Alabama law mandates that anyone with certain prior felony convictions be sentenced to life without parole for possessing more than 1 kilogram, or 2.2 pounds, of marijuana, regardless of intent to sell. Mr. Brooker had been convicted of armed robberies in Florida two decades earlier, for which he served 10 years. The marijuana plants collected at his son’s house — including unusable parts like vines and stalks — weighed 2.8 pounds.

Tue
23
Feb

Would legalizing cannabis solve Alabama's budget problems?

As the state of Alabama and our elected officials stumble forward into our next fiscal year, we are once again hit with cries of budget cuts, tax hikes, and another movement of funds from our woeful education system into the general fund.

According to al.com, such budgetary solutions range from a lottery, which is a hidden tax on the poor and uneducated of our neighbors, to an additional tax on gas now that it's cheap. The governor, in his State of the State address, proposed new prison initiatives in order to stem the maintenance costs of the prison budget, which is the second largest agency siphoning from the general fund, at a whopping $400 million.

Wed
27
Jan

Alabama moms make passionate plea: Legalize medical marijuana oil

Three moms, three children suffering from various forms of epilepsy, three different stories trying to share one message:

Legalize medicinal oil derived from marijuana.

In Alabama, that potential law has been dubbed Leni's Law and state Rep. Mike Ball, R-Huntsville, is the bill's sponsor. Sen. Paul Sanford, R-Huntsville, will carry the bill in the Senate.

On Monday, the three moms addressed the Madison County legislative delegation at its annual public forum. Their singular message came from three different vantage points:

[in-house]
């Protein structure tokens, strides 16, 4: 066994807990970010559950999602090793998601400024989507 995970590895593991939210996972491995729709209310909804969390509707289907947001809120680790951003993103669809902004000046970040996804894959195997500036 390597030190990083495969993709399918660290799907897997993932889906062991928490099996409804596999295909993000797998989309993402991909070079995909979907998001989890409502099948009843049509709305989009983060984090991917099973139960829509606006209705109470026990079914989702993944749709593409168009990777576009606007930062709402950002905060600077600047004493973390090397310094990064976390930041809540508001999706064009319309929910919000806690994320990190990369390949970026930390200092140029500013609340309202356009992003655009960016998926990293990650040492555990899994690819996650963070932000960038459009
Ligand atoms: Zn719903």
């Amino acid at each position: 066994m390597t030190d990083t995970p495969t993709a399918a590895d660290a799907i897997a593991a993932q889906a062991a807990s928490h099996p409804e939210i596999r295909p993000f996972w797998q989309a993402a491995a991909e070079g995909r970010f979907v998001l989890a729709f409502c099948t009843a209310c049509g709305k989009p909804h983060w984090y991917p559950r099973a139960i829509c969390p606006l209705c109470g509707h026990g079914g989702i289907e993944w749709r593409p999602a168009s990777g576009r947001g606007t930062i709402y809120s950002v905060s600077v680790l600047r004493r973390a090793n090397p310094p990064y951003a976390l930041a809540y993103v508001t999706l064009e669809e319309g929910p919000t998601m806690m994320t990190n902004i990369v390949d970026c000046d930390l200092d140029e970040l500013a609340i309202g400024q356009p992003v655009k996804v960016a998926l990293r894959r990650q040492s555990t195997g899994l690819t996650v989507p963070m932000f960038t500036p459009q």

Mon
25
Jan

Alabama lawmaker seeks to decriminalize medical marijuana oil

State Rep. Mike Ball holds Leni Young on the day Carly's Law passed the legislature in 2014.

Amy Young and her family moved to Oregon because the medicine her daughter needs is illegal in Alabama.

State Rep. Mike Ball said he plans to introduce a bill next month to change that. And he's confident it's going to pass.

"The people I've talked to about it seem very receptive to it," said Ball, R-Madison. "It's nothing like it was a couple of years ago when I started on Carly's Law. This is a whole different dynamic."

Sun
13
Dec

Bureaucratic Hurdles & Spotty Access To Medicinal Cannabis Gives Rise To ‘Cannabis Refugees’

“I tried to everything I could while in Alabama, but now that we are here [in California] it’s much better and we have a support system,” the mother of a daughter with epilepsy tells MintPress of their decision to pack their bags and head to a state where medicinal cannabis is available.

MENDOCINO COUNTY, California — Cannabis has a rich history of medicinal use going back thousands of years. It is only in the last couple hundred years that the plant has faced restrictive laws and prohibition, particularly in the United States, where it’s been classified as a Schedule I drug with no known medicinal benefits and a high rate of addiction since the Controlled Substances Act was passed in 1970.